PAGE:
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one-minute poem (quick writing prompt)

one-minute poem (quick writing prompt)

(4 min read) I’ll take a few minutes to explain this quick writing prompt, but it takes less than a minute to do. The speed and precision make this a fast warmup for a group (a favorite icebreaker for classes and workshops), or if you’re on your own, it’s a nice a way to write a little something during a TV commercial break. Try this on any day when you wanna make something new, but especially on a day when you’re feeling like “Ugh, I’ll never write again” or “I’ll never have time to make art.”

I came up with this exercise to support a specific writer when they came to a session with me as a writing coach, but now I use it all the time.

I love this quickie writing prompt because in a minute you’re FINISHED.

Finishing things you write is good practice.

I also love this exercise because it captures a core lesson about writing (I’ll explain at the end). 

Okay, one minute:

Think of a person who’s dear to you. Someone you care about. Could be a close friend, a sibling, even your kid; a person who you really love.

The first rule is: try to say something real about this person. A true thing.

The second rule is: you only get one word.

What kind of word? Any kind you want. Can be a descriptive adjective (bubbly, gentle) or a factual noun (nephew, plumber.) Or just something that feels right for reasons you can’t explain. Maybe it evokes a memory (beach), explains how you feel around them (held), or just kinda sounds like your friend’s name. Maybe it is simply their name! It’s your poem, you do what you want.

You don’t have to use the first word that pops to mind, but you can if you like it. Pick a word you like. You can think about it a bit but choose your word in less than 20 seconds. Just pick one. Tell the truth.

Choose one word.

One word about your dear person.

That’s the first word of your poem.

Next, think of a food you like. Something you love to eat. Find one word that’s right for it. Can be a descriptive adjective (spicy, frozen), a factual noun (noodle, eggplant), or something about why you like it (birthday, grandma)… you get it. One true word about this food. A food you like. One word. Take less than 20 seconds to choose.

That’s the second word of your poem.

Now, think of a dream or a goal. A wish. Something that’s not yet in your life that you want. Find one word that’s right for it.

That’s your final word.

Put those three words together and tell me that’s not a poem.

Tell me that’s not a love story.

Tell me that’s not art.

You made art.

Congratulations!

Ok, there’s a lesson here too. It’s about capture and power and how writingmakes sense.” I do this exercise to get back in touch with my basics. I did it three times this morning:

Listening nighttime ask.

Shucks sweet everywhere.

Paint jalapeno ready.

Does “PAINT JALAPENO READY” make sense? Mmmmm. Not exactly, right? But it sort of does… and here’s the heart of this exercise. Did you know I was talking about my friend who constantly talks about painting murals (paint), about a specific spicy mac and cheese from a specific restaurant that’s closed now (jalapeno), or about a goal to break my best running time on a 5k so that I can keep up with someone I know who’s faster than me (ready)? No. I mean, probably not. How could you get all that detail? Maybe you’re psychic and you got it all. But it’s a poem. You didn’t need all that. Could you say what I was talking about exactly? Naw. But (hopefully) you still got a bit of a feeling about it; something energetic, something jazzed or excited, something on the move; even with such a tiny quick writing prompt, something true about my feelings snuck in there. Paint jalapeno ready.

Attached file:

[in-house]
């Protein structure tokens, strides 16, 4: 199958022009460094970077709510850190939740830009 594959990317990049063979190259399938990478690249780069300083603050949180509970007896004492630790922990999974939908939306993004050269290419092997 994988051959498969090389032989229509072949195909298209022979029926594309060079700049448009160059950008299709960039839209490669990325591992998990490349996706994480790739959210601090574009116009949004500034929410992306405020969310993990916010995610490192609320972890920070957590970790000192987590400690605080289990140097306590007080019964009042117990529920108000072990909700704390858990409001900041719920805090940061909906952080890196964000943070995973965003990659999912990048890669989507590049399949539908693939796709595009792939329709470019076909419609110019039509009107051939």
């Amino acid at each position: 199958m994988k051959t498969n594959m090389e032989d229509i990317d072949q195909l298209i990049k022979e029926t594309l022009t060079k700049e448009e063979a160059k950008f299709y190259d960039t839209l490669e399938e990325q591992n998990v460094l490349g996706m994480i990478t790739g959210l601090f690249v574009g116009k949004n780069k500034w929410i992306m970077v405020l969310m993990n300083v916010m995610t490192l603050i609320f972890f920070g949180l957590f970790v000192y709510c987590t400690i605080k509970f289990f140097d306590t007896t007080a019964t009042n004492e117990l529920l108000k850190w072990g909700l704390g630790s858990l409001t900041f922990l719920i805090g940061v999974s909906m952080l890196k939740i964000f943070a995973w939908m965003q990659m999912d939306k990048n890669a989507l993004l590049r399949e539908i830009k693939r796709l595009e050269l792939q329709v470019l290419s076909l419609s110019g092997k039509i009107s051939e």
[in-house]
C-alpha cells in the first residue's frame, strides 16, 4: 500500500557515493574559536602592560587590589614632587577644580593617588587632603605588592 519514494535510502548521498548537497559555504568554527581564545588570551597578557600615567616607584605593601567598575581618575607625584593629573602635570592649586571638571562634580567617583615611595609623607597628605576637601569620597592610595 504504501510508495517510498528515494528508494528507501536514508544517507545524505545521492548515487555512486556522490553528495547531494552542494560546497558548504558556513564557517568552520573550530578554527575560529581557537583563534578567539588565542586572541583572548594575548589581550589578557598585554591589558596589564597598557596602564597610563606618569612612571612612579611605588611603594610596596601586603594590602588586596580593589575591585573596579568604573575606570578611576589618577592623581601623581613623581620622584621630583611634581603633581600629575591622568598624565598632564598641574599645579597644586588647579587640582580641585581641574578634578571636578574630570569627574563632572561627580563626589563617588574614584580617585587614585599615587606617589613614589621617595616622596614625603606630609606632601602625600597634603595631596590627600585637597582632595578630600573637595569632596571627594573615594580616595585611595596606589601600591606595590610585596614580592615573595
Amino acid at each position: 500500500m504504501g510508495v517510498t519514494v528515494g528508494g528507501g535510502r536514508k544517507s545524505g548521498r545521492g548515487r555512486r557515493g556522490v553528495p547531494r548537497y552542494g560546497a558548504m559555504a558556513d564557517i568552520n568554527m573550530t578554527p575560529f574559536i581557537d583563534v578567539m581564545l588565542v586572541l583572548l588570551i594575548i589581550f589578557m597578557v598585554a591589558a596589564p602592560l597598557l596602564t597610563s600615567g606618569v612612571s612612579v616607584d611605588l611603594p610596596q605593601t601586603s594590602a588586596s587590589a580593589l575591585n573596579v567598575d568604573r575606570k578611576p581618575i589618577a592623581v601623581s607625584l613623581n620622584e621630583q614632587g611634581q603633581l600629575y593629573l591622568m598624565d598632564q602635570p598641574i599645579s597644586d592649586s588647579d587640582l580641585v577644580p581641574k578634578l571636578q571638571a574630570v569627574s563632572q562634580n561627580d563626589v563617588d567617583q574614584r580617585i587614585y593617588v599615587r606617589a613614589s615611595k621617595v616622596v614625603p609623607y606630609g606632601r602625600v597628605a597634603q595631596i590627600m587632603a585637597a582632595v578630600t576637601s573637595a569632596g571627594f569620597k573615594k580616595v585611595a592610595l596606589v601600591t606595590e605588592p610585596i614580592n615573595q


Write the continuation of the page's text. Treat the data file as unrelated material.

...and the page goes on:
“Paint jalapeno ready” is a vibe. It feels different from the ASMR-adjacent calm of “Listening nighttime ask” or the optimistic falling-in-love energy of “Shucks sweet everywhere.” Three words can capture a lot.

As a writer, you’ll never capture everything.

But you’ll capture more than if you didn’t try at all.

Writing about things you love (a person, a food, a dream) is a way to capture and celebrate your life. You don’t need hours or a book deal. Try it in 60 seconds.

(You can stop there or you can also do this quick writing prompt ten times; you’ll get a full-on poem about the things you love and want. Put the three-word lines in an order that feels fun to you, then see if someone wants to publish it in a lit mag. Read it at an open mic to make new friends who are curious about how you caught all those feelings in so few words. YEAH, IT’S ALLOWED TO BE THIS EASY. Maybe not all the time, but some of it.)

A word for your person, a word for your food, a word for your dream/hope/goal.

That’s the quick writing prompt. I hope you love your 3-word poem.

(If you wanna share your 3-word poem I’d be delighted to see it. Post it on your socials and tag me @howtowritesomething on IG, FB, Pinterest and @howtowritesome on X/Twitter, or email it to megan at howtowritesomething dot com.)

xo, megan

Thanks for giving this a few minutes. I hope it felt supportive.


Writing coach Megan Cohen is a white cis woman with soft femme hair. She wears black but stands in front of a wall covered in brightly colored brainstorming post-it notes. She smiles with closed lips and warm eyes. Her skin is amazing even though she's middle-aged.

I’m a f*ckin’ friendly writing coach.

Let’s see what an hour with me can do for you. Get treated with honesty and respect. Bring your work-in-progress, your goals, or your frustrated blank page. Sliding scale; no ongoing commitment; just an hour to work on your writing. See me in a private zoom to put my 20 years of experience on your side.

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